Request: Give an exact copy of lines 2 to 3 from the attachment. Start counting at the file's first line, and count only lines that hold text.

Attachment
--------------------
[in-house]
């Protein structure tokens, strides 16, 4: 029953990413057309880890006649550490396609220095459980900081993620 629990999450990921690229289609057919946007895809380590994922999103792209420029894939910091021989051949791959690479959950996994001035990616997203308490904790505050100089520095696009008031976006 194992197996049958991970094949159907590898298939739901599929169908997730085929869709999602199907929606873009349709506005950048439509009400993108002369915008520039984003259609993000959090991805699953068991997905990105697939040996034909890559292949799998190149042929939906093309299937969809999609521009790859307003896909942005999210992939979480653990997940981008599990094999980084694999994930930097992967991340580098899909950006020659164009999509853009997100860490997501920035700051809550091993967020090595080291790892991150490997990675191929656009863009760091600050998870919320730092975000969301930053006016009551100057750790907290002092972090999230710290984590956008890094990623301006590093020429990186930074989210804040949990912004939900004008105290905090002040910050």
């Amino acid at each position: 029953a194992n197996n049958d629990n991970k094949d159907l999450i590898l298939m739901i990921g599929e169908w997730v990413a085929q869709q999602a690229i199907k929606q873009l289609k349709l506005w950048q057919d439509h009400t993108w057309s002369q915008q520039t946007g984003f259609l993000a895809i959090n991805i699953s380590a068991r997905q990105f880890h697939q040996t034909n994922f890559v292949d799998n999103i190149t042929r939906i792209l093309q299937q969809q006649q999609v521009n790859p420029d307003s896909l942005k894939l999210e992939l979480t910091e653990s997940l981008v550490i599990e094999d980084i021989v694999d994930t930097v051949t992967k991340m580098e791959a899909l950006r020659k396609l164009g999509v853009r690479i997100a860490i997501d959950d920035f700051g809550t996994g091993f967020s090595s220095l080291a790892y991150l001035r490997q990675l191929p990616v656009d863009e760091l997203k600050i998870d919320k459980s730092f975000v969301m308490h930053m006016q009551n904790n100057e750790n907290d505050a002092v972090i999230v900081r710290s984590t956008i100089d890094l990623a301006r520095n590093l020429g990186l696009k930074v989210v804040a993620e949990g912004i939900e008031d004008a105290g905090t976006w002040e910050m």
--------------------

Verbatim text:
């Protein structure tokens, strides 16, 4: 029953990413057309880890006649550490396609220095459980900081993620 629990999450990921690229289609057919946007895809380590994922999103792209420029894939910091021989051949791959690479959950996994001035990616997203308490904790505050100089520095696009008031976006 194992197996049958991970094949159907590898298939739901599929169908997730085929869709999602199907929606873009349709506005950048439509009400993108002369915008520039984003259609993000959090991805699953068991997905990105697939040996034909890559292949799998190149042929939906093309299937969809999609521009790859307003896909942005999210992939979480653990997940981008599990094999980084694999994930930097992967991340580098899909950006020659164009999509853009997100860490997501920035700051809550091993967020090595080291790892991150490997990675191929656009863009760091600050998870919320730092975000969301930053006016009551100057750790907290002092972090999230710290984590956008890094990623301006590093020429990186930074989210804040949990912004939900004008105290905090002040910050």
């Amino acid at each position: 029953a194992n197996n049958d629990n991970k094949d159907l999450i590898l298939m739901i990921g599929e169908w997730v990413a085929q869709q999602a690229i199907k929606q873009l289609k349709l506005w950048q057919d439509h009400t993108w057309s002369q915008q520039t946007g984003f259609l993000a895809i959090n991805i699953s380590a068991r997905q990105f880890h697939q040996t034909n994922f890559v292949d799998n999103i190149t042929r939906i792209l093309q299937q969809q006649q999609v521009n790859p420029d307003s896909l942005k894939l999210e992939l979480t910091e653990s997940l981008v550490i599990e094999d980084i021989v694999d994930t930097v051949t992967k991340m580098e791959a899909l950006r020659k396609l164009g999509v853009r690479i997100a860490i997501d959950d920035f700051g809550t996994g091993f967020s090595s220095l080291a790892y991150l001035r490997q990675l191929p990616v656009d863009e760091l997203k600050i998870d919320k459980s730092f975000v969301m308490h930053m006016q009551n904790n100057e750790n907290d505050a002092v972090i999230v900081r710290s984590t956008i100089d890094l990623a301006r520095n590093l020429g990186l696009k930074v989210v804040a993620e949990g912004i939900e008031d004008a105290g905090t976006w002040e910050m």